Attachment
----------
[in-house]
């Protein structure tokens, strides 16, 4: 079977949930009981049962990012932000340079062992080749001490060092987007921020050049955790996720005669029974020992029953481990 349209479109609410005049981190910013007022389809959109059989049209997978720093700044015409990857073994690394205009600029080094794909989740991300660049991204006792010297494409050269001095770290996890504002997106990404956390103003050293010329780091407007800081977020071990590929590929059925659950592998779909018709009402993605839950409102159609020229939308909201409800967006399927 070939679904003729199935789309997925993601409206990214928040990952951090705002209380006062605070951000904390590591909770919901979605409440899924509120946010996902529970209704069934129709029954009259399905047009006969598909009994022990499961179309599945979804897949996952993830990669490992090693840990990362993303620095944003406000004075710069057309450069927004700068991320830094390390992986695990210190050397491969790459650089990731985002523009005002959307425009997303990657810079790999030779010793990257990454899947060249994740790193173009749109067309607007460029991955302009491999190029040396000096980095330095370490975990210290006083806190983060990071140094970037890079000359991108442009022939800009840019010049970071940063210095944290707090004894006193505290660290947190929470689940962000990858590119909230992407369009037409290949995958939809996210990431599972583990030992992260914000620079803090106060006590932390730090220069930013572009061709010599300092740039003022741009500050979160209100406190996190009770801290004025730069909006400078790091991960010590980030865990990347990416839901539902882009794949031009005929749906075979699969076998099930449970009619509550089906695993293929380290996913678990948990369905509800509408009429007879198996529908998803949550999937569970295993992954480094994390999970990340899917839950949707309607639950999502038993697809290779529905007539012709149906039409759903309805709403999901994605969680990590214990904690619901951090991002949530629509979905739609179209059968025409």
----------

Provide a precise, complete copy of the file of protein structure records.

[in-house]
């Protein structure tokens, strides 16, 4: 079977949930009981049962990012932000340079062992080749001490060092987007921020050049955790996720005669029974020992029953481990 349209479109609410005049981190910013007022389809959109059989049209997978720093700044015409990857073994690394205009600029080094794909989740991300660049991204006792010297494409050269001095770290996890504002997106990404956390103003050293010329780091407007800081977020071990590929590929059925659950592998779909018709009402993605839950409102159609020229939308909201409800967006399927 070939679904003729199935789309997925993601409206990214928040990952951090705002209380006062605070951000904390590591909770919901979605409440899924509120946010996902529970209704069934129709029954009259399905047009006969598909009994022990499961179309599945979804897949996952993830990669490992090693840990990362993303620095944003406000004075710069057309450069927004700068991320830094390390992986695990210190050397491969790459650089990731985002523009005002959307425009997303990657810079790999030779010793990257990454899947060249994740790193173009749109067309607007460029991955302009491999190029040396000096980095330095370490975990210290006083806190983060990071140094970037890079000359991108442009022939800009840019010049970071940063210095944290707090004894006193505290660290947190929470689940962000990858590119909230992407369009037409290949995958939809996210990431599972583990030992992260914000620079803090106060006590932390730090220069930013572009061709010599300092740039003022741009500050979160209100406190996190009770801290004025730069909006400078790091991960010590980030865990990347990416839901539902882009794949031009005929749906075979699969076998099930449970009619509550089906695993293929380290996913678990948990369905509800509408009429007879198996529908998803949550999937569970295993992954480094994390999970990340899917839950949707309607639950999502038993697809290779529905007539012709149906039409759903309805709403999901994605969680990590214990904690619901951090991002949530629509979905739609179209059968025409």